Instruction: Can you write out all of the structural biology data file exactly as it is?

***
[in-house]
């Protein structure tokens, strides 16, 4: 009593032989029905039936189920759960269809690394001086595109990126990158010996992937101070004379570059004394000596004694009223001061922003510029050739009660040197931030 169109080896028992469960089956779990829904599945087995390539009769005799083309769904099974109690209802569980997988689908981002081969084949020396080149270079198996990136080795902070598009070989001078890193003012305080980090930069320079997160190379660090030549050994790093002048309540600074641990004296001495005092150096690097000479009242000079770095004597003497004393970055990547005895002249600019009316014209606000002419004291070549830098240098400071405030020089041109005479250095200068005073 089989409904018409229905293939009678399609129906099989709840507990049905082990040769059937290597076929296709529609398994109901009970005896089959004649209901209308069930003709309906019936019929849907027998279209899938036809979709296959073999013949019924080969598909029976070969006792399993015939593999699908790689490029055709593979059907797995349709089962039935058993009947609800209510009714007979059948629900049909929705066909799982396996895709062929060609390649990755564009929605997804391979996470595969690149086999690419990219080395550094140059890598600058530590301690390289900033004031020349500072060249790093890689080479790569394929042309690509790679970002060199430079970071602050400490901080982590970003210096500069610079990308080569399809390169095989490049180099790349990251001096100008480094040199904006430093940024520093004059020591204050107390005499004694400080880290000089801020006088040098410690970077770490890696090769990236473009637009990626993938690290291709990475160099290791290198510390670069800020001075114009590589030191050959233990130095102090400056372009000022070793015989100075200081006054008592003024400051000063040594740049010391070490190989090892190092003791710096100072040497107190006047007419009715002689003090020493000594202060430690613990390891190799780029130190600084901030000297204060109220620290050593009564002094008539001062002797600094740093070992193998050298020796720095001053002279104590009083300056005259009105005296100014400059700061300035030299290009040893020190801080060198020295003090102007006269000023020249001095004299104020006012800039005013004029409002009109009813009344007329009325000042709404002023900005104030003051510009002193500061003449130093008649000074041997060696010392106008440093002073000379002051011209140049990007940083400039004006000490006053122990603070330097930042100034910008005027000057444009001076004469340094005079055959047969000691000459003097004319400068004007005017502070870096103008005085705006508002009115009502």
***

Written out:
[in-house]
């Protein structure tokens, strides 16, 4: 009593032989029905039936189920759960269809690394001086595109990126990158010996992937101070004379570059004394000596004694009223001061922003510029050739009660040197931030 169109080896028992469960089956779990829904599945087995390539009769005799083309769904099974109690209802569980997988689908981002081969084949020396080149270079198996990136080795902070598009070989001078890193003012305080980090930069320079997160190379660090030549050994790093002048309540600074641990004296001495005092150096690097000479009242000079770095004597003497004393970055990547005895002249600019009316014209606000002419004291070549830098240098400071405030020089041109005479250095200068005073 089989409904018409229905293939009678399609129906099989709840507990049905082990040769059937290597076929296709529609398994109901009970005896089959004649209901209308069930003709309906019936019929849907027998279209899938036809979709296959073999013949019924080969598909029976070969006792399993015939593999699908790689490029055709593979059907797995349709089962039935058993009947609800209510009714007979059948629900049909929705066909799982396996895709062929060609390649990755564009929605997804391979996470595969690149086999690419990219080395550094140059890598600058530590301690390289900033004031020349500072060249790093890689080479790569394929042309690509790679970002060199430079970071602050400490901080982590970003210096500069610079990308080569399809390169095989490049180099790349990251001096100008480094040199904006430093940024520093004059020591204050107390005499004694400080880290000089801020006088040098410690970077770490890696090769990236473009637009990626993938690290291709990475160099290791290198510390670069800020001075114009590589030191050959233990130095102090400056372009000022070793015989100075200081006054008592003024400051000063040594740049010391070490190989090892190092003791710096100072040497107190006047007419009715002689003090020493000594202060430690613990390891190799780029130190600084901030000297204060109220620290050593009564002094008539001062002797600094740093070992193998050298020796720095001053002279104590009083300056005259009105005296100014400059700061300035030299290009040893020190801080060198020295003090102007006269000023020249001095004299104020006012800039005013004029409002009109009813009344007329009325000042709404002023900005104030003051510009002193500061003449130093008649000074041997060696010392106008440093002073000379002051011209140049990007940083400039004006000490006053122990603070330097930042100034910008005027000057444009001076004469340094005079055959047969000691000459003097004319400068004007005017502070870096103008005085705006508002009115009502």